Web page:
bike2The Bay Area Maker Faire is set to kick off this weekend in San Mateo, California, with “makers” from around the world arriving to exchange ideas, marvel in the madness of innovation, and learn a thing or two from their peers. This year’s Maker Faire will be sure to have plenty in terms of 3D printing technology on hand, as well as projects which have been successful in large part because of 3D printing.

Jose Ramil Seneris

Jose Ramil Seneris

For one maker, by the name of Jose Ramil Seneris, he will have something to show that will certainly amaze just about everyone in attendance. That something is a cardboard bicycle, which is made up of cardboard he collected over the months–as well as 3D printed parts. He has one goal in mind: “ride it in a ten foot long straight line, three times.”

“I saw Izhar Gafni’s Cardboard Bike at the Chicago Museum of Science and Industry this past fall and I thought, ‘I gotta try it – I gotta try making one,'” Seneris tells 3DPrint.com. “Fast forward to early spring, the call for makers for Maker Faire Bay Area 2015 really drove the opportunity to make it. I had a little over two months to design and build it at The Tech Museum of Innovation in San Jose, TechShop San Jose and Mid-Peninsula. I absolutely would not have had the opportunity to build it without the support of The Tech Museum.”

bike1

Seneris tells us that he followed his instincts when it came to constructing and designing his bike. He referenced Izhar Gafni’s bike as well as more conventional non-cardboard bicycles in the process. Without any experience with CAD, he decided to learn as he went along, using the software to design most of his model.

bike3While the majority of the bike is made from cardboard which was manipulated using tools such as hobby knives, box cutters, hot glue guns, adhesives, and a laser cutter, the non-cardboard parts are made using a 3D printer. They include the front and rear sprockets. The main body, fork, handlebars, axles, pedals, and everything else is completely made out of cardboard.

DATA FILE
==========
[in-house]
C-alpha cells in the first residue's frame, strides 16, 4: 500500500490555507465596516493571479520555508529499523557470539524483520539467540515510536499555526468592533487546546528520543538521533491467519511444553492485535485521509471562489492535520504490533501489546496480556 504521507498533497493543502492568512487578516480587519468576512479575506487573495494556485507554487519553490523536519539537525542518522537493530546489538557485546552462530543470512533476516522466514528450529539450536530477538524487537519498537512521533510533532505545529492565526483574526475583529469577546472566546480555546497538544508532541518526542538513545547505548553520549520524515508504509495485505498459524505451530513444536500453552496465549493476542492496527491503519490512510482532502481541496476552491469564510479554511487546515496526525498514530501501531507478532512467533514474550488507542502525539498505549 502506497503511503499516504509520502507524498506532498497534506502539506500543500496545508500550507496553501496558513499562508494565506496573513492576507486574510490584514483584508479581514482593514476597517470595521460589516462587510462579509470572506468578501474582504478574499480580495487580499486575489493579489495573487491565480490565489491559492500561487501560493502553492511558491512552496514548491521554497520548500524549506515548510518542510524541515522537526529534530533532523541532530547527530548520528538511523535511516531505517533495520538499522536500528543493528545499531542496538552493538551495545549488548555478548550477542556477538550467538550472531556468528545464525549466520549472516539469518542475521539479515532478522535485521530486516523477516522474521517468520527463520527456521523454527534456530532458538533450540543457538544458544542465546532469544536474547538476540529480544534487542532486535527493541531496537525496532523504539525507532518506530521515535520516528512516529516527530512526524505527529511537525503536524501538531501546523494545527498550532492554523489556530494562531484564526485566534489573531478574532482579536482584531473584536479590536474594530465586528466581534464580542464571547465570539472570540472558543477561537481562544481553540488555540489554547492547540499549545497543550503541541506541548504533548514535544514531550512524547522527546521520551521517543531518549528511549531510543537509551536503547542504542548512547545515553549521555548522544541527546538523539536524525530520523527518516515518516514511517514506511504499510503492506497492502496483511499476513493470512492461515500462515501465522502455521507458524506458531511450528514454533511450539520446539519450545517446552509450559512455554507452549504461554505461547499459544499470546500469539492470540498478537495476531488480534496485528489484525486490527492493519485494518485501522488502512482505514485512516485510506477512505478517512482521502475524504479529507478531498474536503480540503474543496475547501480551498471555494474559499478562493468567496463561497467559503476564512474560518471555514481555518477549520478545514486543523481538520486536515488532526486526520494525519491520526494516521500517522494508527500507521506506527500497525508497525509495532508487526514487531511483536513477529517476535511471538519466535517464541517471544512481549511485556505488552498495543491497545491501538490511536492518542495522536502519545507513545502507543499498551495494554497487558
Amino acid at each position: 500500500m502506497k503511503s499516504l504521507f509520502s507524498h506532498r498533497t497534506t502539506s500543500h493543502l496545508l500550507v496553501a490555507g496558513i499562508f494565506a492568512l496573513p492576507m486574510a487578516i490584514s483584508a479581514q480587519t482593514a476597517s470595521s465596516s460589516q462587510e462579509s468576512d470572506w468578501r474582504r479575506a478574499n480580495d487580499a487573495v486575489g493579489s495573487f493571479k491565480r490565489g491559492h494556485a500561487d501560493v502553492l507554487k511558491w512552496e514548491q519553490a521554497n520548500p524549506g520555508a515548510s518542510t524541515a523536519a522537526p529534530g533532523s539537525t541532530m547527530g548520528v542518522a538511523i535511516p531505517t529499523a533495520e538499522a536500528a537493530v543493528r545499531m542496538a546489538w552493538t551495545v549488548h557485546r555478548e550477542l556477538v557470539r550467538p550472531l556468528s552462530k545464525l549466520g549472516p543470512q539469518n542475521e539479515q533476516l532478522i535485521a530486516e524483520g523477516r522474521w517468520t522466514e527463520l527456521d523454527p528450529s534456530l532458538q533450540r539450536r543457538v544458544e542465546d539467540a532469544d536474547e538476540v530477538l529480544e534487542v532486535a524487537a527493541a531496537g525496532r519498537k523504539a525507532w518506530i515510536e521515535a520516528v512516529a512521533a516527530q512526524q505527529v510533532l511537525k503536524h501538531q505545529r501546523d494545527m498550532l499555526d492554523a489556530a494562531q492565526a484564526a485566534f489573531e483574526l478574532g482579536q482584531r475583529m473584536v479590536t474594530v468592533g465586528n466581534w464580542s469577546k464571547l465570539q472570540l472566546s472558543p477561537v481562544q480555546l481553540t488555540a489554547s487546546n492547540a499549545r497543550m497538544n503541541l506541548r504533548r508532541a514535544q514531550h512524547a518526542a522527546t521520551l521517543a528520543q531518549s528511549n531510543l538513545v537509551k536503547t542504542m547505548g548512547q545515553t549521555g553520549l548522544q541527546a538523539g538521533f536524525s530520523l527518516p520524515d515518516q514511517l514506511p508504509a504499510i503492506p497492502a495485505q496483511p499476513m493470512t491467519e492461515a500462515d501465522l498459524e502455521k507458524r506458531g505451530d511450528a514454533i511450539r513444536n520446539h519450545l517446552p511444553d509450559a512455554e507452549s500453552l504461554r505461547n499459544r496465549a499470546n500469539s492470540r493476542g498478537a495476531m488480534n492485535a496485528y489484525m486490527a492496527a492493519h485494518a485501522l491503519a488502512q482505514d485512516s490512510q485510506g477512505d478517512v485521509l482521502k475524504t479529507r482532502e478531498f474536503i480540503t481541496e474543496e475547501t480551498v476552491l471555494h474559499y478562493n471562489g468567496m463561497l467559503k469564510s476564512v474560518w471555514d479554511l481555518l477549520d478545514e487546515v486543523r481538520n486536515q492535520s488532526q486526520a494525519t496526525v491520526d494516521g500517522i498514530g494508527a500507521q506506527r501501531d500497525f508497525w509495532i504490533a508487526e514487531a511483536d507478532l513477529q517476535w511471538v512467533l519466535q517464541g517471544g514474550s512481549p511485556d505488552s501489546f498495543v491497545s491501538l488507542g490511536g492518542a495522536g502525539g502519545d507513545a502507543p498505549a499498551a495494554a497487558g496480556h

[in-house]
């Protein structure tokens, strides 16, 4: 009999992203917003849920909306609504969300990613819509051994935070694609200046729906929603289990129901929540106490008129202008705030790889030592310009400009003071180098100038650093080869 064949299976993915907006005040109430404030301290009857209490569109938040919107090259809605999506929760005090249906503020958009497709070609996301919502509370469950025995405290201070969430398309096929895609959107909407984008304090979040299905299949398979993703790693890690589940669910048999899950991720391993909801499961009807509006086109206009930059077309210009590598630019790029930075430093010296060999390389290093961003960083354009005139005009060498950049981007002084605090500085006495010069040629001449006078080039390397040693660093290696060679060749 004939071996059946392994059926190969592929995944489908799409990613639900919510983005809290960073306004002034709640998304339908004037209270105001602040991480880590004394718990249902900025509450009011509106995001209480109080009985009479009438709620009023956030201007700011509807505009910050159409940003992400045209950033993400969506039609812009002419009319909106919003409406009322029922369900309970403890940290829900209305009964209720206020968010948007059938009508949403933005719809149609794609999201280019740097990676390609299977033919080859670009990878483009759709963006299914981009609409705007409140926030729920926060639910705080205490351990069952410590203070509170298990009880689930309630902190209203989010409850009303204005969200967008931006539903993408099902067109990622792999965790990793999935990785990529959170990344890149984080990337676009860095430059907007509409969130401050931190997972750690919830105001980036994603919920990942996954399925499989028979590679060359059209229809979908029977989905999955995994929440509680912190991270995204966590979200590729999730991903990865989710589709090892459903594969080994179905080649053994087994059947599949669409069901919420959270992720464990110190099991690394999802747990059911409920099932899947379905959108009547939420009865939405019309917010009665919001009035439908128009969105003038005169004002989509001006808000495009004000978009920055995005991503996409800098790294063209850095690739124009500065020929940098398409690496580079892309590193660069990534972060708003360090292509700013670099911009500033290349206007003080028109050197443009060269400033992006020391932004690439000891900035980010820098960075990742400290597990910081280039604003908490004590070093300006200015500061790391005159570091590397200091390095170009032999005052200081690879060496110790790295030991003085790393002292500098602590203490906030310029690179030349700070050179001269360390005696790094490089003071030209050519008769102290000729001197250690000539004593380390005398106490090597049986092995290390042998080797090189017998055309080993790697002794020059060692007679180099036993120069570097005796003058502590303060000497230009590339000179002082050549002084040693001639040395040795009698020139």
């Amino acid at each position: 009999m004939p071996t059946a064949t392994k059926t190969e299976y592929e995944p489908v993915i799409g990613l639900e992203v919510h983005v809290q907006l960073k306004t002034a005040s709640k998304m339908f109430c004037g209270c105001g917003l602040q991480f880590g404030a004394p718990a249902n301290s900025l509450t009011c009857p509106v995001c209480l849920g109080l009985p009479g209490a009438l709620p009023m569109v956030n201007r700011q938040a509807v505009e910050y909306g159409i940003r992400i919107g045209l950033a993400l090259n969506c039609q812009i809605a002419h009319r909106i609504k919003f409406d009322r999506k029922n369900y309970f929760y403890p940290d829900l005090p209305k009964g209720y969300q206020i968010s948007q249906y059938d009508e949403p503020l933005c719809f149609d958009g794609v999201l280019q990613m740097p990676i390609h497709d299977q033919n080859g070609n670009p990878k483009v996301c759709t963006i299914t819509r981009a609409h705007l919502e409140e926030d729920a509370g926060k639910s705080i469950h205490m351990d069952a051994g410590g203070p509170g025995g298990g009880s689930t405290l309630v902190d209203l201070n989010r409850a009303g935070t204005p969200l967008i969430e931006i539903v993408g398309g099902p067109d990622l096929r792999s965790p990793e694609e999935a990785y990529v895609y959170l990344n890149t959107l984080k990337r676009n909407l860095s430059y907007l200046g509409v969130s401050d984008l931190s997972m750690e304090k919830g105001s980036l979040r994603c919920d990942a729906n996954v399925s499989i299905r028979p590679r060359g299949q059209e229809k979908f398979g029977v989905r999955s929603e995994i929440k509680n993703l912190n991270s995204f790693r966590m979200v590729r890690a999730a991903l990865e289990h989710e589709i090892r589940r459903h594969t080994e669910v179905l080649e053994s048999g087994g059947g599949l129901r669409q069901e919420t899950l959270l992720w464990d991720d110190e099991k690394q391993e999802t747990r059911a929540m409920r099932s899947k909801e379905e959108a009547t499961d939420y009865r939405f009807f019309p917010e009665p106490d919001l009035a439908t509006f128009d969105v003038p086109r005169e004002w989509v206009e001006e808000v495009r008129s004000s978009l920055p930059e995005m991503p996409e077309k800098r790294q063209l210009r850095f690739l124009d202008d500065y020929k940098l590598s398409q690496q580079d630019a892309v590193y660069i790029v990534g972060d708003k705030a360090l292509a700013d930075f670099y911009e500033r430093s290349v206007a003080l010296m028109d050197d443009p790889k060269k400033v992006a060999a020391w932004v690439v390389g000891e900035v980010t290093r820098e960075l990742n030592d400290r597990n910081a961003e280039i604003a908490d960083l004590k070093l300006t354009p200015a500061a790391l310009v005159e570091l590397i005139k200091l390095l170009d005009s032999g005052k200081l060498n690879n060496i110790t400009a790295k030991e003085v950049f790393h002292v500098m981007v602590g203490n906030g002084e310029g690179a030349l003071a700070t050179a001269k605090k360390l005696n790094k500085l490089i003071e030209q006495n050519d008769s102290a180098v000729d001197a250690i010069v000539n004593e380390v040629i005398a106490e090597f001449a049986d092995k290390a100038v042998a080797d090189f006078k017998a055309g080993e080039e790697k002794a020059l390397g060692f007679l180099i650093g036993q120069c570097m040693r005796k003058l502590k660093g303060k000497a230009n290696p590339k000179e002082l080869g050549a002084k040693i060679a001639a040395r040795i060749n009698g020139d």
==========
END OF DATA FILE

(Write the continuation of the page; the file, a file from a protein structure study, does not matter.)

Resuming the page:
“My minimum success criteria is that the cardboard bike can travel ten feet in a straight line,” Seneris tells us. “I view this first prototype as an opportunity to physically engage in defining requirements for the next iteration. For me, the ultimate goal at Maker Faire is to have a great time learning from others, sharing stories of success and, more importantly, failure. I definitely believe this project will succeed. I view every opportunity as a championship opportunity.”

The bike’s wheels are 24 inches in diameter and Seneris designed it pretty much with the proportions of a mountain bike in mind. Those on hand at Maker Faire will be able to witness this first ever 3D printed/cardboard built bicycle ride for the very first time.

bike4As for Seneris, he is a graduate from San Jose State University where he earned a degree in aerospace engineering. He recently worked as an informal educator at The Tech Museum of Innovation in San Jose for a couple years before moving on to another job at Space Systems Loral. He has a quote that he often told his students. It reads: “There are no wrong or right ideas, there are only ideas, the experiment, and the truth that comes from it.”

It should be interesting to see how Seneris’ experiment goes this coming weekend, as hundreds will watch as his 3D printed/cardboard bicycle is ridden for the first time. What will the truth be that comes from it? Only time will tell!

What do you think about this unique bicycle? Do you think it will be able to hold a human’s weight while ridden for 30 feet? Discuss in the 3D Printed/Cardboard Bicycle forum thread on 3DPB.com.

 

 

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